The long-awaited visit of Crown Prince Mohammed bin Salman to Turkey on Wednesday was part of his first tour outside of the Gulf since the outbreak of the COVID-19 pandemic. He also had stops in Egypt and Jordan — two countries that are set to participate in the Jeddah summit next month.
The crown prince’s visit to Turkey reciprocates President Recep Tayyip Erdogan’s fence-mending trip to Saudi Arabia in April, which was the first high-level visit in years and followed intense efforts to repair their tense relations, Turkish political scientist Sinem Cengiz writes for Arab News. In Erdogan’s words, the visit was “a manifestation of a common will to start a new era of cooperation between two brotherly countries.”
Relations between Ankara and Riyadh have seen numerous ups and downs, particularly over the past two decades. In regards to the nature of their relationship, I use the term “occasional partners.” A close examination of Saudi-Turkish relations shows that a combination of regional and international factors push the two countries toward cooperation when it comes to developments regarding the balance of power in the region. We saw this in the early 2000s, when the developments were mostly about power distribution, and both Turkey and Saudi Arabia approached each other positively, keeping aside their domestic considerations. They were able to manage their differences through different tools of dialogue. However, when the driver of regional developments was mostly ideological or personal in nature, we saw domestic factors restrain their relationship. The case of the post-2010 developments in the Middle East was the best example in this regard.
In geopolitical terms, the limitations preventing a solid strategic and institutionalized relationship between Turkey and Saudi Arabia visibly emerged in the last decade. However, now that most of the issues that led to tensions between Ankara and Riyadh have partially vanished as the two countries move toward a new era in their bilateral ties, there is a need to move beyond the personalized nature of their relationship and institutionalize it for long-term mutual benefits. For this, the two countries need to come up with a cooperative road map that can help them address their differences in foreign policy. A solid and institutionalized road map would be more likely to stand firm against future challenges in their relations.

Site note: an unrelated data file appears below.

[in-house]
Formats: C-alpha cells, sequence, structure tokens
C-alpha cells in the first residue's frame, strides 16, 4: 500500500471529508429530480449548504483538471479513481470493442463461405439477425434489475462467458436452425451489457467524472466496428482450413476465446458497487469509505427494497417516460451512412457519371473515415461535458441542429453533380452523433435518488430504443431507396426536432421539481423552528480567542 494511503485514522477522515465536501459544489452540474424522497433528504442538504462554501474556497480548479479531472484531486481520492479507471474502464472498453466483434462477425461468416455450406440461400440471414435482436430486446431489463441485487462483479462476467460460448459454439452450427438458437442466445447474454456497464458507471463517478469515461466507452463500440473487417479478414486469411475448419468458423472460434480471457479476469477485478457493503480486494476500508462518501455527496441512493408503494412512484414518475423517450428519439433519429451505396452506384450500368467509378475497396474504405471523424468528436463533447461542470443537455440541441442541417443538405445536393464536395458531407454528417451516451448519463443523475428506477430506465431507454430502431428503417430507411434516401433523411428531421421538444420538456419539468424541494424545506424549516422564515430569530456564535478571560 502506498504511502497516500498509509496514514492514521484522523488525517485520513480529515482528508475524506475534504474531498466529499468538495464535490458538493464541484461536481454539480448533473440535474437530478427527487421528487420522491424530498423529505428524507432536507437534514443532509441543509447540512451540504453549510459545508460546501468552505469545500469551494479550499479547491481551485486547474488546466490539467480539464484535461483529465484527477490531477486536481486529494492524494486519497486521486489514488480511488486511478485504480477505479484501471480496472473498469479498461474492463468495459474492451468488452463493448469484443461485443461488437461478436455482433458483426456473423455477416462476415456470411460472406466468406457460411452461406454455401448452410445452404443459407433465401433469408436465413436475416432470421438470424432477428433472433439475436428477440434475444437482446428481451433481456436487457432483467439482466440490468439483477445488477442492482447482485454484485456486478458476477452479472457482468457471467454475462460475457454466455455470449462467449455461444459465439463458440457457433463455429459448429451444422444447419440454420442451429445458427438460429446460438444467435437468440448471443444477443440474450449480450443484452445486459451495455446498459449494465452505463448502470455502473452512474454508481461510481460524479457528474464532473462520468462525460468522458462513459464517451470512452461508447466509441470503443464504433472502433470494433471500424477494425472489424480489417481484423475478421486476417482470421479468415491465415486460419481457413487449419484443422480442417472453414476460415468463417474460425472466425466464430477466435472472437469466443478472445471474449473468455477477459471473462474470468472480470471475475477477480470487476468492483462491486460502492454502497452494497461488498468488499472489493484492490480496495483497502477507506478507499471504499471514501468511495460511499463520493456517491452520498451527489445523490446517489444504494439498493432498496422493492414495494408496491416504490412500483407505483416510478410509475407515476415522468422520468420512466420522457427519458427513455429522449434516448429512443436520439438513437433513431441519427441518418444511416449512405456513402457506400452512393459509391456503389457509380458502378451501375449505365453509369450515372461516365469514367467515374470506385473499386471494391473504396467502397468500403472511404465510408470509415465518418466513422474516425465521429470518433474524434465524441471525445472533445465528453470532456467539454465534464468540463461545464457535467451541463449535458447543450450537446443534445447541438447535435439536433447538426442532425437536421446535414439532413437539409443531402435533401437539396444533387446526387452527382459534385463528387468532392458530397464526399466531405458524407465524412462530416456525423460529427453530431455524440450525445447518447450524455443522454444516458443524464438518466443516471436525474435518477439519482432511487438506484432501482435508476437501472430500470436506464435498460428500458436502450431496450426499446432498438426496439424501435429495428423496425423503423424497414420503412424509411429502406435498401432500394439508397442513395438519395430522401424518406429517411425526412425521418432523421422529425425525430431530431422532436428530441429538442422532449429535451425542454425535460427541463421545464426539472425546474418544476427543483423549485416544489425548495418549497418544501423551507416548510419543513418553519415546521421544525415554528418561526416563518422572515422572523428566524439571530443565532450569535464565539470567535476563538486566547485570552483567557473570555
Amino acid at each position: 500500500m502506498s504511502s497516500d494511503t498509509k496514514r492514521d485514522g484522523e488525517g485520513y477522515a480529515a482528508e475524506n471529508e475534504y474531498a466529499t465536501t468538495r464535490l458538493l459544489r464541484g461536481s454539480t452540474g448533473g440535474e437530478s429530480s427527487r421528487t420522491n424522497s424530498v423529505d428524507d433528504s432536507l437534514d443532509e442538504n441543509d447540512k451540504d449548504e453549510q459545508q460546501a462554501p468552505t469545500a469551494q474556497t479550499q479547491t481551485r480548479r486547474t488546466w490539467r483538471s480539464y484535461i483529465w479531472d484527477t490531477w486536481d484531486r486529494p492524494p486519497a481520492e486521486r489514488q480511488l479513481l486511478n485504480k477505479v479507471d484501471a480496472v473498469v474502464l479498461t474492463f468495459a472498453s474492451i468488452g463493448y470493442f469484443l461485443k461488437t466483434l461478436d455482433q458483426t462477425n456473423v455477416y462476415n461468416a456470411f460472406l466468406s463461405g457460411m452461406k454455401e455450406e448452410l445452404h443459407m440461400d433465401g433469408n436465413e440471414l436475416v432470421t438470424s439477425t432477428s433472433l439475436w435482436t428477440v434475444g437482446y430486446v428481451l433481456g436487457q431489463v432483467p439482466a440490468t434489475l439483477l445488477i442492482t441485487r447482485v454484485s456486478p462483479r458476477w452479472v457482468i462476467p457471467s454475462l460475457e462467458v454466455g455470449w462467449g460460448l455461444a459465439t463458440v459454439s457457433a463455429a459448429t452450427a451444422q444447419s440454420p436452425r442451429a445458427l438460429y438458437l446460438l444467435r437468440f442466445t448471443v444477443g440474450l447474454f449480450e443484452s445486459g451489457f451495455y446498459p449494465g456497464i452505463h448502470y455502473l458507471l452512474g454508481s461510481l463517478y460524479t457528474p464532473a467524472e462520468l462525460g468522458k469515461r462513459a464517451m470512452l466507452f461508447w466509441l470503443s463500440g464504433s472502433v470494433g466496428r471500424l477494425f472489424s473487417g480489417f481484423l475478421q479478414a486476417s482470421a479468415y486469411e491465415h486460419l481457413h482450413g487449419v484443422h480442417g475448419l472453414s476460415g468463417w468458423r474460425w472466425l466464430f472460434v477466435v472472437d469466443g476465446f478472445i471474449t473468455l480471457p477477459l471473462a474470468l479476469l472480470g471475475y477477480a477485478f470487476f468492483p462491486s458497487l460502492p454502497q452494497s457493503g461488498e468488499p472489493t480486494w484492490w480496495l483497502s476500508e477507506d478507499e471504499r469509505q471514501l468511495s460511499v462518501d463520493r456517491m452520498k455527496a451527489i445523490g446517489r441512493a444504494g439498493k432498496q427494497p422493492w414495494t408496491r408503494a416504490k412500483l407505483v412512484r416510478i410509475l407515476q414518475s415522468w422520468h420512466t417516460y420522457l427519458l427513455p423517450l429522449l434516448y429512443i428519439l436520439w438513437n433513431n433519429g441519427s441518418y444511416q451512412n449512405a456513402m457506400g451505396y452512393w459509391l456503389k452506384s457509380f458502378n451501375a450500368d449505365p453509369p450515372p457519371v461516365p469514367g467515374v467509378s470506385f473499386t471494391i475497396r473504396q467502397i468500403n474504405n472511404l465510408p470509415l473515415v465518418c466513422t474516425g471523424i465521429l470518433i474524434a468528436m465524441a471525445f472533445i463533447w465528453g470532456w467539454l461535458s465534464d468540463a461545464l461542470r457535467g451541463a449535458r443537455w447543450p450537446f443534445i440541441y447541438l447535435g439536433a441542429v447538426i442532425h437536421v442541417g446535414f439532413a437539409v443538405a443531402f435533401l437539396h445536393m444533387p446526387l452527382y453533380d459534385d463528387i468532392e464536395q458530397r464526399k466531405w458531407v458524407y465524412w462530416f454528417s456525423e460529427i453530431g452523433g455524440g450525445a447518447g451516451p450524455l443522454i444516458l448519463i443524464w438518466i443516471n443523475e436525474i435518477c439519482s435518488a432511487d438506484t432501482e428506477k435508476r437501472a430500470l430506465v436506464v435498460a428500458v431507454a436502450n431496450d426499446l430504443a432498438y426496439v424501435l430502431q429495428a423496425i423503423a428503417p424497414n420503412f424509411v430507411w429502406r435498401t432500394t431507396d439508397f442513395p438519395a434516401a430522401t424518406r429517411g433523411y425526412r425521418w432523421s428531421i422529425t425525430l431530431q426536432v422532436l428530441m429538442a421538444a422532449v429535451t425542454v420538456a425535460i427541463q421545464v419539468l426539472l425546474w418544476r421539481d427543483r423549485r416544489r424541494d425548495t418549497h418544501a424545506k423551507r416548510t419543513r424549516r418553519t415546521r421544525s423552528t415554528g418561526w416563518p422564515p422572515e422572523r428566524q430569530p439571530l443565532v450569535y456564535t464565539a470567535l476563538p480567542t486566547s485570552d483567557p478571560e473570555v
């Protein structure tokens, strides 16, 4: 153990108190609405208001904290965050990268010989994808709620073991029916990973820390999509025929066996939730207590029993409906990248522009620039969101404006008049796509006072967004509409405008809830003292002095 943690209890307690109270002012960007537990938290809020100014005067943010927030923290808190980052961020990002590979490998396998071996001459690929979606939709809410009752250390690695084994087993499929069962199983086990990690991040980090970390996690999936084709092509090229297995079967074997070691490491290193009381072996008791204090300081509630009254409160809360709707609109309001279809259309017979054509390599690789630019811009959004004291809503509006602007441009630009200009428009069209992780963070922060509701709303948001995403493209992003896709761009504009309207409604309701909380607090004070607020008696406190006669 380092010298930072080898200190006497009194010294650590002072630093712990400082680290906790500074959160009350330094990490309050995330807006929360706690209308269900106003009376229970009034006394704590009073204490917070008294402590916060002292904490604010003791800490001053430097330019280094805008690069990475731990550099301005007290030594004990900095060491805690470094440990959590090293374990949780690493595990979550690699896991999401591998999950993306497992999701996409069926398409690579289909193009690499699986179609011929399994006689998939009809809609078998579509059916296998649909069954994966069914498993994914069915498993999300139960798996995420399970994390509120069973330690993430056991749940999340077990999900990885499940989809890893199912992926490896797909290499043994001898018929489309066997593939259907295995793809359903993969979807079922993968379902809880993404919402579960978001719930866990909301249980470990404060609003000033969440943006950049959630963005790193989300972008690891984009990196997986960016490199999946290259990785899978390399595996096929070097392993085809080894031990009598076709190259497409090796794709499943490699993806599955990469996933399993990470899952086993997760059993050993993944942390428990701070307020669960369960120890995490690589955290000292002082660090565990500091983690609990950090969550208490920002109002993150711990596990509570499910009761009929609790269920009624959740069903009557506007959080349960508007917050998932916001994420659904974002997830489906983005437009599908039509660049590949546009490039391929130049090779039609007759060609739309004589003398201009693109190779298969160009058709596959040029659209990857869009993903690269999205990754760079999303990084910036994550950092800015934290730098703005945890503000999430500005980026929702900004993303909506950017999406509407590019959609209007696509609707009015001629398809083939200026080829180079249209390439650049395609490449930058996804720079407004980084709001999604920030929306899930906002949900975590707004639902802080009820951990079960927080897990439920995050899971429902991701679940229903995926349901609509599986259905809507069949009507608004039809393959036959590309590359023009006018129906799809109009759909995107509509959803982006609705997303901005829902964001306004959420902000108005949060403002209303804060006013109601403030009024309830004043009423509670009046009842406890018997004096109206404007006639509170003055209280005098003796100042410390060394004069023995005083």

Economic tools, cooperation in the realm of security and, most importantly, public diplomacy could be key components in consolidating Saudi-Turkish relations. Cooperation in the social, cultural and media dimensions are also crucial to enhancing the rapprochement process and would bring long-term benefits for both sides. Erdogan’s statement that affirmed Turkey’s backing of Saudi Arabia’s bid to host the 2030 World Expo in Riyadh was important in this regard, indicating that the two countries seem to be extending their partnership beyond the economic sphere and into the cultural and social spheres.
Although the economic factors in this rapprochement are given much attention, geopolitical and regional security conditions are more likely to be driving forces. These two countries’ interest in the security and stability of the region in general and the Gulf in particular is a common ground that can be developed on a win-win basis. If Turkey and Saudi Arabia succeed in developing realistic understandings and expectations of each other, this will pave the way for the mutual trust needed for further cooperation.
Meanwhile, the crown prince’s regional tour came ahead of US President Joe Biden’s visit to Saudi Arabia next month, during which he will aim to mend ties with the Kingdom amid the oil crisis. The policies of the US occupy a unique position in Turkish-Saudi relations. Both Turkey and Saudi Arabia no longer trust their Western allies, which have failed to protect their partners in Afghanistan and Ukraine.
The countries of the Middle East are facing serious energy and food crises, along with their internal economic problems due to both the post-COVID-19 situation and the crisis in Ukraine. These crises have made the other contentious issues between the region’s countries insignificant. We are in a period now where domestic considerations are given more weight than foreign policy issues.
Over the past year, Ankara has embarked on a diplomatic push to reset relations with regional powers such as Israel, Egypt and the UAE, giving way to a period of greater pragmatism in Middle Eastern relations. Thus, the improving ties between Ankara and Riyadh are likely to focus on maintaining mutual interests. The two countries have complementary economies, as one specializes in the energy sector while the other focuses on the defense industry and food production.